The Rodriguez family has been running Agricafe since 1986. At that time, the family used to rent wet mills in the Caranavi region, buying cherries from 2,000 producers, and in 2001 they built their current wet mill, called Buena Vista, in Caranavi.
A dry mill in la Paz was constructed quickly, and the family started exporting operations. In 2012, a few years after the national drop in production, they decided to buy land and begin farming. They now have eight farms in the Caranavi region (60 ha) and five in the Samaipata region (60 ha). Up to 300 people are working for the company during the peak season. The Rodriguez family hires agronomists from different countries as consultants every year.
Agricafe produces coffee, processes it at the wet mill, then the dry mill, and exports it. They bet on a great vertical integration system to shorten the supply chain and make it more transparent and cost-efficient. In 2019, they won the SCA Sustainability Award in ‘Best Sustainable Business Model.’
After being inspected and weighed, the coffee was carefully sorted by weight using water, and floaters were removed. The coffee was placed on a conveyor belt and disinfected in a similar process used for wine grapes.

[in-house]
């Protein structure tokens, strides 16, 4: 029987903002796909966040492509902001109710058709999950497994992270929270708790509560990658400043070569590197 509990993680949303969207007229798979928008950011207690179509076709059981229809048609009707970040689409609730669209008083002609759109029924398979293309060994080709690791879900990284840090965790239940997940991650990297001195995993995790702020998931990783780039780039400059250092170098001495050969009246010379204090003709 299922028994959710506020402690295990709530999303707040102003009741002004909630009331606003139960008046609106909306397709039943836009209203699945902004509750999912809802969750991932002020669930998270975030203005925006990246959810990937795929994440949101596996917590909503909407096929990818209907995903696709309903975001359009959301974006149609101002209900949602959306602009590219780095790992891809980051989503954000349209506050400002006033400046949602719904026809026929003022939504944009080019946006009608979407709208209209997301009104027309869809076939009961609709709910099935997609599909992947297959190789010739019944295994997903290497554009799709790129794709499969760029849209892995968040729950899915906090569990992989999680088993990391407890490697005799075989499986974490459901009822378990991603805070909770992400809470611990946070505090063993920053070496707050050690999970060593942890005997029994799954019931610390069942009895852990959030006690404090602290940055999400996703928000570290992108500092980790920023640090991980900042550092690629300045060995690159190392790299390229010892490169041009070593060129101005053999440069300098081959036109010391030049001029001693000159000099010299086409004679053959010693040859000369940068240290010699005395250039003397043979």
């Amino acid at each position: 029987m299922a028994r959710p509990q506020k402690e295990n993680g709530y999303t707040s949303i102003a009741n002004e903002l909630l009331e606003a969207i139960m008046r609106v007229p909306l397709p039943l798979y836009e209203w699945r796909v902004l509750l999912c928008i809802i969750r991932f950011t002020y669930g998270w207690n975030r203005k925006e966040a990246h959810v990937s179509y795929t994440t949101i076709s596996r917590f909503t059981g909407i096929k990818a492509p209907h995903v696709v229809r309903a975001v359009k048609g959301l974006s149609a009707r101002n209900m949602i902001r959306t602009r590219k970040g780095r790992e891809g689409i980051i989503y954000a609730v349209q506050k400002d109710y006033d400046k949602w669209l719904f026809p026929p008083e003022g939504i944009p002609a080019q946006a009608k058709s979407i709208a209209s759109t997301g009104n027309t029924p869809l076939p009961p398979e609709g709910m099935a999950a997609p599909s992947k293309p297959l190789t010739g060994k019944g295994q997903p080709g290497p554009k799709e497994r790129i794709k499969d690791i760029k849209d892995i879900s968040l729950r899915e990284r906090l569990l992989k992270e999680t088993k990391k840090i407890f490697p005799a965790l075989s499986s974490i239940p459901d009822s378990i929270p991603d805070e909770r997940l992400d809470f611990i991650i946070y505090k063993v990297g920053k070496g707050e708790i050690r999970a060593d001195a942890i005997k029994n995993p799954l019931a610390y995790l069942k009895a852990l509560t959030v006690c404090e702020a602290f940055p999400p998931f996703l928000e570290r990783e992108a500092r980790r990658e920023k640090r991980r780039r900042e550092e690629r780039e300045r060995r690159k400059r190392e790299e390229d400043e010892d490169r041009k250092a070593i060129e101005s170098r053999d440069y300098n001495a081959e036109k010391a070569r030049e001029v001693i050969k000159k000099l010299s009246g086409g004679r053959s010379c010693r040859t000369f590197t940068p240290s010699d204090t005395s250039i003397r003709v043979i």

Afterward, coffee is de-pulped and put underwater in the tanks. These tanks have a breather valve and are sealed. Coffee stays here for a certain period of time at a controlled temperature. The goal is to decrease and maintain the pH through all the fermentation processes.
Caturra is a dwarf natural hybrid of the bourbon variety. The first mentions and found plants are from the mid-1950s in Brazil. Farmers quickly fell in love with variety because of its small size and ability to plant a larger number of plants in a smaller area and thus increase the profitability of farms.
Caturra has great taste properties, unfortunately, it is very susceptible to disease.